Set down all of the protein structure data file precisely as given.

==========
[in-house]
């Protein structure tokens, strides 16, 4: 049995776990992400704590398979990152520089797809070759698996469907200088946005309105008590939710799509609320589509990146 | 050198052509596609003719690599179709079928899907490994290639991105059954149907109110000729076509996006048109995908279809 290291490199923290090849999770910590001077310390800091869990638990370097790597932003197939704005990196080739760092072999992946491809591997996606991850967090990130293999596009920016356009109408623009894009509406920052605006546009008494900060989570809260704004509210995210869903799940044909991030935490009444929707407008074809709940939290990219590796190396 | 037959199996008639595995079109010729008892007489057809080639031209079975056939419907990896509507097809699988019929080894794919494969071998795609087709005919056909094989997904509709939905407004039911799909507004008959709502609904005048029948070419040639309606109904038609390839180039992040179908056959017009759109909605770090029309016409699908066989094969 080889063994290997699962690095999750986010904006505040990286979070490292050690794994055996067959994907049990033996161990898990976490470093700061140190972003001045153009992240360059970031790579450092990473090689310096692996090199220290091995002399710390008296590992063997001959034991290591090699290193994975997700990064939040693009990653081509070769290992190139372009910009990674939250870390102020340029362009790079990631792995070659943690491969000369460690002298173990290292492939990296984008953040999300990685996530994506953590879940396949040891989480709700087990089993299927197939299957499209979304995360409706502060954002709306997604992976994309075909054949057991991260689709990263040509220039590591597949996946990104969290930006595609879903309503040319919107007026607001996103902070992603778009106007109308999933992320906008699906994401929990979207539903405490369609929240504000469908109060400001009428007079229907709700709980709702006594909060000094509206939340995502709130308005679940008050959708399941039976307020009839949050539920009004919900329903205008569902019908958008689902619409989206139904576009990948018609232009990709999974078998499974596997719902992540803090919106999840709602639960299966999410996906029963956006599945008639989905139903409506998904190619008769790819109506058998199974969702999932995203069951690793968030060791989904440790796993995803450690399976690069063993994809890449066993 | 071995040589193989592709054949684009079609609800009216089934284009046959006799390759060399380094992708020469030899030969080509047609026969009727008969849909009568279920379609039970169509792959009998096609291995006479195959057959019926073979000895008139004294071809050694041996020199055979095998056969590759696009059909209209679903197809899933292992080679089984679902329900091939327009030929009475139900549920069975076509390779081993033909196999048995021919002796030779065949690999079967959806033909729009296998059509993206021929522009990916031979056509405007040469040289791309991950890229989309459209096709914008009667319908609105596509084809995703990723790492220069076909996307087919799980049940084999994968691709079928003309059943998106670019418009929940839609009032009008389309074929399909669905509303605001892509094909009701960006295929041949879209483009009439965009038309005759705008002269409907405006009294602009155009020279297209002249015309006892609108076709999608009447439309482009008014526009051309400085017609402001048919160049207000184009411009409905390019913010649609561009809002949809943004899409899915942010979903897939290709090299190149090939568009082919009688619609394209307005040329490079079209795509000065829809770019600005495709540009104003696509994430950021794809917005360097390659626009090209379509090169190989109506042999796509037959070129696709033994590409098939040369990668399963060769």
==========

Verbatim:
[in-house]
């Protein structure tokens, strides 16, 4: 049995776990992400704590398979990152520089797809070759698996469907200088946005309105008590939710799509609320589509990146 | 050198052509596609003719690599179709079928899907490994290639991105059954149907109110000729076509996006048109995908279809 290291490199923290090849999770910590001077310390800091869990638990370097790597932003197939704005990196080739760092072999992946491809591997996606991850967090990130293999596009920016356009109408623009894009509406920052605006546009008494900060989570809260704004509210995210869903799940044909991030935490009444929707407008074809709940939290990219590796190396 | 037959199996008639595995079109010729008892007489057809080639031209079975056939419907990896509507097809699988019929080894794919494969071998795609087709005919056909094989997904509709939905407004039911799909507004008959709502609904005048029948070419040639309606109904038609390839180039992040179908056959017009759109909605770090029309016409699908066989094969 080889063994290997699962690095999750986010904006505040990286979070490292050690794994055996067959994907049990033996161990898990976490470093700061140190972003001045153009992240360059970031790579450092990473090689310096692996090199220290091995002399710390008296590992063997001959034991290591090699290193994975997700990064939040693009990653081509070769290992190139372009910009990674939250870390102020340029362009790079990631792995070659943690491969000369460690002298173990290292492939990296984008953040999300990685996530994506953590879940396949040891989480709700087990089993299927197939299957499209979304995360409706502060954002709306997604992976994309075909054949057991991260689709990263040509220039590591597949996946990104969290930006595609879903309503040319919107007026607001996103902070992603778009106007109308999933992320906008699906994401929990979207539903405490369609929240504000469908109060400001009428007079229907709700709980709702006594909060000094509206939340995502709130308005679940008050959708399941039976307020009839949050539920009004919900329903205008569902019908958008689902619409989206139904576009990948018609232009990709999974078998499974596997719902992540803090919106999840709602639960299966999410996906029963956006599945008639989905139903409506998904190619008769790819109506058998199974969702999932995203069951690793968030060791989904440790796993995803450690399976690069063993994809890449066993 | 071995040589193989592709054949684009079609609800009216089934284009046959006799390759060399380094992708020469030899030969080509047609026969009727008969849909009568279920379609039970169509792959009998096609291995006479195959057959019926073979000895008139004294071809050694041996020199055979095998056969590759696009059909209209679903197809899933292992080679089984679902329900091939327009030929009475139900549920069975076509390779081993033909196999048995021919002796030779065949690999079967959806033909729009296998059509993206021929522009990916031979056509405007040469040289791309991950890229989309459209096709914008009667319908609105596509084809995703990723790492220069076909996307087919799980049940084999994968691709079928003309059943998106670019418009929940839609009032009008389309074929399909669905509303605001892509094909009701960006295929041949879209483009009439965009038309005759705008002269409907405006009294602009155009020279297209002249015309006892609108076709999608009447439309482009008014526009051309400085017609402001048919160049207000184009411009409905390019913010649609561009809002949809943004899409899915942010979903897939290709090299190149090939568009082919009688619609394209307005040329490079079209795509000065829809770019600005495709540009104003696509994430950021794809917005360097390659626009090209379509090169190989109506042999796509037959070129696709033994590409098939040369990668399963060769």